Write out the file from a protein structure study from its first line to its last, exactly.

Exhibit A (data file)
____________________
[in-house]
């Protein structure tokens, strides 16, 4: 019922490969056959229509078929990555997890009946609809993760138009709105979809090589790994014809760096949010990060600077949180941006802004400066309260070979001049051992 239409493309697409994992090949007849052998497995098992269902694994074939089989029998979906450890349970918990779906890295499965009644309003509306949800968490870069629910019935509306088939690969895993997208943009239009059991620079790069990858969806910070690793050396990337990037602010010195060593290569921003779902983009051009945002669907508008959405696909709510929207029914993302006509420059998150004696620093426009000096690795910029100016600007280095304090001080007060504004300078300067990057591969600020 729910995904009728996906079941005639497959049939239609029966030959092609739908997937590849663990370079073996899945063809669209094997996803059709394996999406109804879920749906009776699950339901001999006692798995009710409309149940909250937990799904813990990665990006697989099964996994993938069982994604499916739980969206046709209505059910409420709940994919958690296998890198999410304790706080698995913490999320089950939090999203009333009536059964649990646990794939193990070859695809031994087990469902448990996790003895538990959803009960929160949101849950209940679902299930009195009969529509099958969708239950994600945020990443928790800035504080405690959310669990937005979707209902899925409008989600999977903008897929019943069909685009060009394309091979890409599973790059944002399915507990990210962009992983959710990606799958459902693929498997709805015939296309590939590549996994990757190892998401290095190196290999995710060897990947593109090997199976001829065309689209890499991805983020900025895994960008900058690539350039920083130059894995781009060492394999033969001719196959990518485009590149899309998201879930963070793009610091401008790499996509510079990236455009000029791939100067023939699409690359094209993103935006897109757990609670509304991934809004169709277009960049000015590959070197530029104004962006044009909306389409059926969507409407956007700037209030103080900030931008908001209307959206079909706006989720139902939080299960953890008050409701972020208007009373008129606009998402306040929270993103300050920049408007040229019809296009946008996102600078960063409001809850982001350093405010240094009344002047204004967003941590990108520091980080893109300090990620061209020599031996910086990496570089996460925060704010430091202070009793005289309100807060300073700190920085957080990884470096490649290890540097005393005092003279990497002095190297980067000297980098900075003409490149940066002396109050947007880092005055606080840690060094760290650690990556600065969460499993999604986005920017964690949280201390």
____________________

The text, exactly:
[in-house]
């Protein structure tokens, strides 16, 4: 019922490969056959229509078929990555997890009946609809993760138009709105979809090589790994014809760096949010990060600077949180941006802004400066309260070979001049051992 239409493309697409994992090949007849052998497995098992269902694994074939089989029998979906450890349970918990779906890295499965009644309003509306949800968490870069629910019935509306088939690969895993997208943009239009059991620079790069990858969806910070690793050396990337990037602010010195060593290569921003779902983009051009945002669907508008959405696909709510929207029914993302006509420059998150004696620093426009000096690795910029100016600007280095304090001080007060504004300078300067990057591969600020 729910995904009728996906079941005639497959049939239609029966030959092609739908997937590849663990370079073996899945063809669209094997996803059709394996999406109804879920749906009776699950339901001999006692798995009710409309149940909250937990799904813990990665990006697989099964996994993938069982994604499916739980969206046709209505059910409420709940994919958690296998890198999410304790706080698995913490999320089950939090999203009333009536059964649990646990794939193990070859695809031994087990469902448990996790003895538990959803009960929160949101849950209940679902299930009195009969529509099958969708239950994600945020990443928790800035504080405690959310669990937005979707209902899925409008989600999977903008897929019943069909685009060009394309091979890409599973790059944002399915507990990210962009992983959710990606799958459902693929498997709805015939296309590939590549996994990757190892998401290095190196290999995710060897990947593109090997199976001829065309689209890499991805983020900025895994960008900058690539350039920083130059894995781009060492394999033969001719196959990518485009590149899309998201879930963070793009610091401008790499996509510079990236455009000029791939100067023939699409690359094209993103935006897109757990609670509304991934809004169709277009960049000015590959070197530029104004962006044009909306389409059926969507409407956007700037209030103080900030931008908001209307959206079909706006989720139902939080299960953890008050409701972020208007009373008129606009998402306040929270993103300050920049408007040229019809296009946008996102600078960063409001809850982001350093405010240094009344002047204004967003941590990108520091980080893109300090990620061209020599031996910086990496570089996460925060704010430091202070009793005289309100807060300073700190920085957080990884470096490649290890540097005393005092003279990497002095190297980067000297980098900075003409490149940066002396109050947007880092005055606080840690060094760290650690990556600065969460499993999604986005920017964690949280201390």